Jun 27, 2016
Posted by Bruce Dorminey in categories: evolution, space
The Sun has hit a heretofore unforseen middle-aged evolutionary phase that is characterized by decreasing solar magnetic activity, including starspots and coronal mass ejections, say the authors of a new paper just submitted to APJ Letters. NASA’s Kepler Space Telescope enabled the team to make the determination. The good news is that we have another 5 billion years of relative quiescence before the Sun begins its expansion as a Red Giant.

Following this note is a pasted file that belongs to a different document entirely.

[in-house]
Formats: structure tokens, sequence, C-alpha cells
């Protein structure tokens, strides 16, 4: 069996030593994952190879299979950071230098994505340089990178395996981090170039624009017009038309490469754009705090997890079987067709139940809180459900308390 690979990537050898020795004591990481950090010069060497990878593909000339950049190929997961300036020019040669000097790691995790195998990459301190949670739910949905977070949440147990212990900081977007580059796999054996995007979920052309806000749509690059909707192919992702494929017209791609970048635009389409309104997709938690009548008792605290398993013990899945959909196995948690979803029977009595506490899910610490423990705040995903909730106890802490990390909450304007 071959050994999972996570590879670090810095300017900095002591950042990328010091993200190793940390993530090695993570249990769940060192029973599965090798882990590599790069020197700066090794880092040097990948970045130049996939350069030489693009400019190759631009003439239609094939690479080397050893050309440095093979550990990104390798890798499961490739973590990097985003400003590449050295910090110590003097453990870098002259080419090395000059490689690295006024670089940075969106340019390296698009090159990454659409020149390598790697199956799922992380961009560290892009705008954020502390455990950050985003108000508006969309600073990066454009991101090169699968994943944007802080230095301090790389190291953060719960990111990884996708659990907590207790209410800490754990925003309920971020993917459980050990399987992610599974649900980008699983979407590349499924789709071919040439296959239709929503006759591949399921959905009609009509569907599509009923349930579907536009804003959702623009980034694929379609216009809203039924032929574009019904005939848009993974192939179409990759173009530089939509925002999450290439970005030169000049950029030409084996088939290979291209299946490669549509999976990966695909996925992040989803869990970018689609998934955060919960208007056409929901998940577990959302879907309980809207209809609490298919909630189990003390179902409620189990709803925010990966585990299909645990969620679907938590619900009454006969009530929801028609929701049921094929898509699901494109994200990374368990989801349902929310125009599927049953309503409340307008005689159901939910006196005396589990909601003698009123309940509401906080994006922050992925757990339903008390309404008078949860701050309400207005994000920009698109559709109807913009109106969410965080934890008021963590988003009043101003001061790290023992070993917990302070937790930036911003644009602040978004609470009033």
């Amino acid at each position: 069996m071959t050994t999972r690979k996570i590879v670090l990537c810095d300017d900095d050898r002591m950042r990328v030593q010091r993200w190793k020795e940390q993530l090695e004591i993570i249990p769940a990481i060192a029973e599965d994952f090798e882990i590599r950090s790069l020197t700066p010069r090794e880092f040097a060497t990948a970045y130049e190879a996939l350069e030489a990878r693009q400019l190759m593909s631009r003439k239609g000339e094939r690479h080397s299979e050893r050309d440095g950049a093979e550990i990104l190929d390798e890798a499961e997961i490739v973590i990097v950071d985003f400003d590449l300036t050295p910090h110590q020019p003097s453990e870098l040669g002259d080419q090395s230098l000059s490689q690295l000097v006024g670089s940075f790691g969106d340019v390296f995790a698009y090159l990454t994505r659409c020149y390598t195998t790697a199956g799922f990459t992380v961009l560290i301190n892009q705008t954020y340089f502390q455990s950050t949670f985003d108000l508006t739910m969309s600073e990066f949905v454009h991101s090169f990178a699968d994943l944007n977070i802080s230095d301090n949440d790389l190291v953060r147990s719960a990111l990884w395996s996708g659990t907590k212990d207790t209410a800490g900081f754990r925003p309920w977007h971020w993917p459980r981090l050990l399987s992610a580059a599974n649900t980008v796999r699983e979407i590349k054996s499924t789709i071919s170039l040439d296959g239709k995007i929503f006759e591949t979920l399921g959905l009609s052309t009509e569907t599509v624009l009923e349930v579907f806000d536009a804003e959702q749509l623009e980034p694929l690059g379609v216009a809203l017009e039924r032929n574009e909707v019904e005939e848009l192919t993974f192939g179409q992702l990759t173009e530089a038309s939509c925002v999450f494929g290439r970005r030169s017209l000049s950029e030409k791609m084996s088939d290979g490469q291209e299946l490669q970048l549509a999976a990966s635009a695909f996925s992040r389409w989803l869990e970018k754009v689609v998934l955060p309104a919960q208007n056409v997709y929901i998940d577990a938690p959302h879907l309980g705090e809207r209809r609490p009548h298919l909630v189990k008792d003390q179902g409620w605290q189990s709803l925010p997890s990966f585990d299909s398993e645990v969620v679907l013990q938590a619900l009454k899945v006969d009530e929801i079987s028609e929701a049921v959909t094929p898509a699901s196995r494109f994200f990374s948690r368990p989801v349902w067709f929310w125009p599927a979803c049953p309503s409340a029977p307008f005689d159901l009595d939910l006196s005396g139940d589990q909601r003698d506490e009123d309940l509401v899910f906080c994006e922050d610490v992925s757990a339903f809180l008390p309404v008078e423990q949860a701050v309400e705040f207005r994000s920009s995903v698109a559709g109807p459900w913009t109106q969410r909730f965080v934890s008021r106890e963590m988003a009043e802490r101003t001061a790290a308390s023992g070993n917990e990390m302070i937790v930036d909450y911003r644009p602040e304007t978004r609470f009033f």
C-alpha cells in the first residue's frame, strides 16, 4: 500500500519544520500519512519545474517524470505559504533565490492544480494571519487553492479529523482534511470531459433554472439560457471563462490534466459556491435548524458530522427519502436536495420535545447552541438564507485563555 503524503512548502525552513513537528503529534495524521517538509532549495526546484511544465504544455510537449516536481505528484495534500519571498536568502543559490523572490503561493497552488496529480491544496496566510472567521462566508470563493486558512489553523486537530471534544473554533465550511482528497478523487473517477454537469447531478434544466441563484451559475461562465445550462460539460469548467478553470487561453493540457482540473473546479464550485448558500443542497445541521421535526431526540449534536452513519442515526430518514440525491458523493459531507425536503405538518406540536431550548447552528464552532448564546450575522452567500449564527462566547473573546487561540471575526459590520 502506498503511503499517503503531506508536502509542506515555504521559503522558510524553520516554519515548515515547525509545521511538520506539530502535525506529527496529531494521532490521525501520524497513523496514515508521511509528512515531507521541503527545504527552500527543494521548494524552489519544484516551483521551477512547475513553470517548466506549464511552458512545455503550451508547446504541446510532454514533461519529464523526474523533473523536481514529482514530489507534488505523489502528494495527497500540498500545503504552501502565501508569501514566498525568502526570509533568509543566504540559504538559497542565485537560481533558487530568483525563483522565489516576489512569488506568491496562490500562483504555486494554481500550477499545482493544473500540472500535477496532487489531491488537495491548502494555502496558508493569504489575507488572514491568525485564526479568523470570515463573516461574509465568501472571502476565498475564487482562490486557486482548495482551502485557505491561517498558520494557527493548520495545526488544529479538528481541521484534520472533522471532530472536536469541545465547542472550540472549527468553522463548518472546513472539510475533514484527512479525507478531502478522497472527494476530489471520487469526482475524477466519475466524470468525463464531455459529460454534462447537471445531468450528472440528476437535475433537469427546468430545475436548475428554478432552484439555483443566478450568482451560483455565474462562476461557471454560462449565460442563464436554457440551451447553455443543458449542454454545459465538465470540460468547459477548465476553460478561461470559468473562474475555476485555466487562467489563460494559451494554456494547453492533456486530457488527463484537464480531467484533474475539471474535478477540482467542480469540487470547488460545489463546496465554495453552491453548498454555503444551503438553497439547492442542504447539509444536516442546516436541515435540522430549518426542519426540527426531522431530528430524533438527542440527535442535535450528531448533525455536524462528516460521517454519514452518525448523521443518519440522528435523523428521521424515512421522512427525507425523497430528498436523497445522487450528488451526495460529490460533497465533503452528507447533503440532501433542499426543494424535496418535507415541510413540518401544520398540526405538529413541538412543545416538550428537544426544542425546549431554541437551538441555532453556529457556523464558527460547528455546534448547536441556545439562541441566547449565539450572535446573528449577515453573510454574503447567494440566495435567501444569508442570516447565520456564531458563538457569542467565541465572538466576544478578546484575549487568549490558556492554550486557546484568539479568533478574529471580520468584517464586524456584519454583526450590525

The Sun has likely already entered into a new unpredicted long-term phase of its evolution as a hydrogen-burning main sequence star — one characterized by magnetic sputtering indicative of a more quiescent middle-age. Or so say the authors of a new paper submitted to The Astrophysical Journal Letters.
Using observations of other sunlike stars made by NASA ’s Kepler Space Telescope, the team found that the Sun is currently in a special phase of its magnetic evolution.